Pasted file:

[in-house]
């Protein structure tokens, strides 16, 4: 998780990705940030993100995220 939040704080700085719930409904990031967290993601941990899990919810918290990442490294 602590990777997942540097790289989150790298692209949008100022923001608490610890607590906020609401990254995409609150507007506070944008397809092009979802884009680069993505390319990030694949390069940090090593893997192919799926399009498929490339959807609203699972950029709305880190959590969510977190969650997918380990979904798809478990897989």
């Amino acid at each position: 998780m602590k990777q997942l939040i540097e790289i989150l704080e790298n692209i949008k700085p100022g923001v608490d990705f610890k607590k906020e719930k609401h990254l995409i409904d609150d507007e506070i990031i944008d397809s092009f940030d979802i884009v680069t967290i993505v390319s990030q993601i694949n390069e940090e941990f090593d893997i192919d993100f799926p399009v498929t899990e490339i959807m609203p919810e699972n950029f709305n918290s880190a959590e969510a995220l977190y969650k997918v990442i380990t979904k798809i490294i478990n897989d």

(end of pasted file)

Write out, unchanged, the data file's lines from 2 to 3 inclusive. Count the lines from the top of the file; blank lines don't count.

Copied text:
């Protein structure tokens, strides 16, 4: 998780990705940030993100995220 939040704080700085719930409904990031967290993601941990899990919810918290990442490294 602590990777997942540097790289989150790298692209949008100022923001608490610890607590906020609401990254995409609150507007506070944008397809092009979802884009680069993505390319990030694949390069940090090593893997192919799926399009498929490339959807609203699972950029709305880190959590969510977190969650997918380990979904798809478990897989």
């Amino acid at each position: 998780m602590k990777q997942l939040i540097e790289i989150l704080e790298n692209i949008k700085p100022g923001v608490d990705f610890k607590k906020e719930k609401h990254l995409i409904d609150d507007e506070i990031i944008d397809s092009f940030d979802i884009v680069t967290i993505v390319s990030q993601i694949n390069e940090e941990f090593d893997i192919d993100f799926p399009v498929t899990e490339i959807m609203p919810e699972n950029f709305n918290s880190a959590e969510a995220l977190y969650k997918v990442i380990t979904k798809i490294i478990n897989d």